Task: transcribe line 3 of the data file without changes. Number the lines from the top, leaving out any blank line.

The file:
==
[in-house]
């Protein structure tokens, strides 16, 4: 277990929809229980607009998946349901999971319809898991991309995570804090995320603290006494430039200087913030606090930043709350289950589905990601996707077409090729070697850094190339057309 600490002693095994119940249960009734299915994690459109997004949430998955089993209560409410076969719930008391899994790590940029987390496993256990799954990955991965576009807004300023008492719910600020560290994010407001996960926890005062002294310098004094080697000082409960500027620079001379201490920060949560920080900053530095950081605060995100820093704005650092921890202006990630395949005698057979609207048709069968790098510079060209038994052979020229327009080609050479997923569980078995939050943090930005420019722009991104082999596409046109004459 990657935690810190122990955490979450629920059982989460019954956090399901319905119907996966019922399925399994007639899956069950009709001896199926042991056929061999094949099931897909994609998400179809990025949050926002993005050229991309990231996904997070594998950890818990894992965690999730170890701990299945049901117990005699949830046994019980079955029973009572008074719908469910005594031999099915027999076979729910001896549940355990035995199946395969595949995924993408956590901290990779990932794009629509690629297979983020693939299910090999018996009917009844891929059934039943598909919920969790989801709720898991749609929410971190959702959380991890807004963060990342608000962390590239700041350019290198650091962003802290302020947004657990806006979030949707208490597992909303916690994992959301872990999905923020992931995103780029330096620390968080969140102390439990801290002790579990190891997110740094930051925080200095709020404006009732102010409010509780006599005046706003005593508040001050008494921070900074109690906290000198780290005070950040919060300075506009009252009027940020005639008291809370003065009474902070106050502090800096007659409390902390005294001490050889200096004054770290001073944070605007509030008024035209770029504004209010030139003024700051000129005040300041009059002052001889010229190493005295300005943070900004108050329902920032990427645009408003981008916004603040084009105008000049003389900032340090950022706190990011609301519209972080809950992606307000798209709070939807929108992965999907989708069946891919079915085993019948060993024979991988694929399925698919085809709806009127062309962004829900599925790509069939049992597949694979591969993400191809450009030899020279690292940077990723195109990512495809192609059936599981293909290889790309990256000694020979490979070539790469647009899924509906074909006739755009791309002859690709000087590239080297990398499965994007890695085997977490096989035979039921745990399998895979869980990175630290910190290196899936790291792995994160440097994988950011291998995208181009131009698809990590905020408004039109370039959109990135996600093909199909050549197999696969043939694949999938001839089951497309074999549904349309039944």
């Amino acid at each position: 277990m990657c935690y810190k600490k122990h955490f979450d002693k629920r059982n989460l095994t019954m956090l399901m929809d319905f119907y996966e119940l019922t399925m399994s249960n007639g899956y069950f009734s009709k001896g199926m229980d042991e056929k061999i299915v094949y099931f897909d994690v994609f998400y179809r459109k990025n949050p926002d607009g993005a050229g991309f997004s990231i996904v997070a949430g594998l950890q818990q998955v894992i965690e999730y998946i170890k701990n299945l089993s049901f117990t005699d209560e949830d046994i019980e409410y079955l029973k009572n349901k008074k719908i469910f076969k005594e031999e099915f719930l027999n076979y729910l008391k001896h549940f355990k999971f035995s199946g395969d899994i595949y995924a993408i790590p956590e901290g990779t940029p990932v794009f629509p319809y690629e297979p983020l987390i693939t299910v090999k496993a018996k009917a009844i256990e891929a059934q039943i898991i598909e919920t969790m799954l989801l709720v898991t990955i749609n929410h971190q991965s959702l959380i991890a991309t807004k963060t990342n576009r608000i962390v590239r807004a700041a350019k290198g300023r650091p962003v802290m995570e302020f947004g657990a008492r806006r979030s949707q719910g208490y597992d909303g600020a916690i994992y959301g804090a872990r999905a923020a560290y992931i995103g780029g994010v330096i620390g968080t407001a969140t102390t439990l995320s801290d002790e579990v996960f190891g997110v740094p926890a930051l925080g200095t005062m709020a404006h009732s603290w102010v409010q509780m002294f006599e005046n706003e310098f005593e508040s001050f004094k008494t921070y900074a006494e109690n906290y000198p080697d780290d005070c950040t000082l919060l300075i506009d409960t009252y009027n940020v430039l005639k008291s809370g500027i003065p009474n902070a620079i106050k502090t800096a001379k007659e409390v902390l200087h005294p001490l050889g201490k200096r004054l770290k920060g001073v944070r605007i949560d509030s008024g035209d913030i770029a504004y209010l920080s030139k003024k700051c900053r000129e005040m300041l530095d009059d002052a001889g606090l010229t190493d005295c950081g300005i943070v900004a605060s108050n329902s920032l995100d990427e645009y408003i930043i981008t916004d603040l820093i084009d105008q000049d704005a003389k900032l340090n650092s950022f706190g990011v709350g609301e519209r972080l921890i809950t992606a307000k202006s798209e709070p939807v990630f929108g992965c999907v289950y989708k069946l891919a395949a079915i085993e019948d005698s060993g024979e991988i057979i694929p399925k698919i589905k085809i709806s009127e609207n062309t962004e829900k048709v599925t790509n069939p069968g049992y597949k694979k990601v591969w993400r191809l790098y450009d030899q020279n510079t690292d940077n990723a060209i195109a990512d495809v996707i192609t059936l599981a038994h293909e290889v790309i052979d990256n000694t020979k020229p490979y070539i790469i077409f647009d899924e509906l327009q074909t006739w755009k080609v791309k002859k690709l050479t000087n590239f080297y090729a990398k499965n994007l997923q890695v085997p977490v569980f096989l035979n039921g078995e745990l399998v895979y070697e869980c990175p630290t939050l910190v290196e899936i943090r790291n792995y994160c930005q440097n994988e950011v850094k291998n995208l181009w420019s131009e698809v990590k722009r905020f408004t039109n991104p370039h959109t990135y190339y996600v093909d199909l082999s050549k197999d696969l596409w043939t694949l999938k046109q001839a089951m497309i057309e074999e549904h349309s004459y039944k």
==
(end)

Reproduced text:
């Amino acid at each position: 277990m990657c935690y810190k600490k122990h955490f979450d002693k629920r059982n989460l095994t019954m956090l399901m929809d319905f119907y996966e119940l019922t399925m399994s249960n007639g899956y069950f009734s009709k001896g199926m229980d042991e056929k061999i299915v094949y099931f897909d994690v994609f998400y179809r459109k990025n949050p926002d607009g993005a050229g991309f997004s990231i996904v997070a949430g594998l950890q818990q998955v894992i965690e999730y998946i170890k701990n299945l089993s049901f117990t005699d209560e949830d046994i019980e409410y079955l029973k009572n349901k008074k719908i469910f076969k005594e031999e099915f719930l027999n076979y729910l008391k001896h549940f355990k999971f035995s199946g395969d899994i595949y995924a993408i790590p956590e901290g990779t940029p990932v794009f629509p319809y690629e297979p983020l987390i693939t299910v090999k496993a018996k009917a009844i256990e891929a059934q039943i898991i598909e919920t969790m799954l989801l709720v898991t990955i749609n929410h971190q991965s959702l959380i991890a991309t807004k963060t990342n576009r608000i962390v590239r807004a700041a350019k290198g300023r650091p962003v802290m995570e302020f947004g657990a008492r806006r979030s949707q719910g208490y597992d909303g600020a916690i994992y959301g804090a872990r999905a923020a560290y992931i995103g780029g994010v330096i620390g968080t407001a969140t102390t439990l995320s801290d002790e579990v996960f190891g997110v740094p926890a930051l925080g200095t005062m709020a404006h009732s603290w102010v409010q509780m002294f006599e005046n706003e310098f005593e508040s001050f004094k008494t921070y900074a006494e109690n906290y000198p080697d780290d005070c950040t000082l919060l300075i506009d409960t009252y009027n940020v430039l005639k008291s809370g500027i003065p009474n902070a620079i106050k502090t800096a001379k007659e409390v902390l200087h005294p001490l050889g201490k200096r004054l770290k920060g001073v944070r605007i949560d509030s008024g035209d913030i770029a504004y209010l920080s030139k003024k700051c900053r000129e005040m300041l530095d009059d002052a001889g606090l010229t190493d005295c950081g300005i943070v900004a605060s108050n329902s920032l995100d990427e645009y408003i930043i981008t916004d603040l820093i084009d105008q000049d704005a003389k900032l340090n650092s950022f706190g990011v709350g609301e519209r972080l921890i809950t992606a307000k202006s798209e709070p939807v990630f929108g992965c999907v289950y989708k069946l891919a395949a079915i085993e019948d005698s060993g024979e991988i057979i694929p399925k698919i589905k085809i709806s009127e609207n062309t962004e829900k048709v599925t790509n069939p069968g049992y597949k694979k990601v591969w993400r191809l790098y450009d030899q020279n510079t690292d940077n990723a060209i195109a990512d495809v996707i192609t059936l599981a038994h293909e290889v790309i052979d990256n000694t020979k020229p490979y070539i790469i077409f647009d899924e509906l327009q074909t006739w755009k080609v791309k002859k690709l050479t000087n590239f080297y090729a990398k499965n994007l997923q890695v085997p977490v569980f096989l035979n039921g078995e745990l399998v895979y070697e869980c990175p630290t939050l910190v290196e899936i943090r790291n792995y994160c930005q440097n994988e950011v850094k291998n995208l181009w420019s131009e698809v990590k722009r905020f408004t039109n991104p370039h959109t990135y190339y996600v093909d199909l082999s050549k197999d696969l596409w043939t694949l999938k046109q001839a089951m497309i057309e074999e549904h349309s004459y039944k």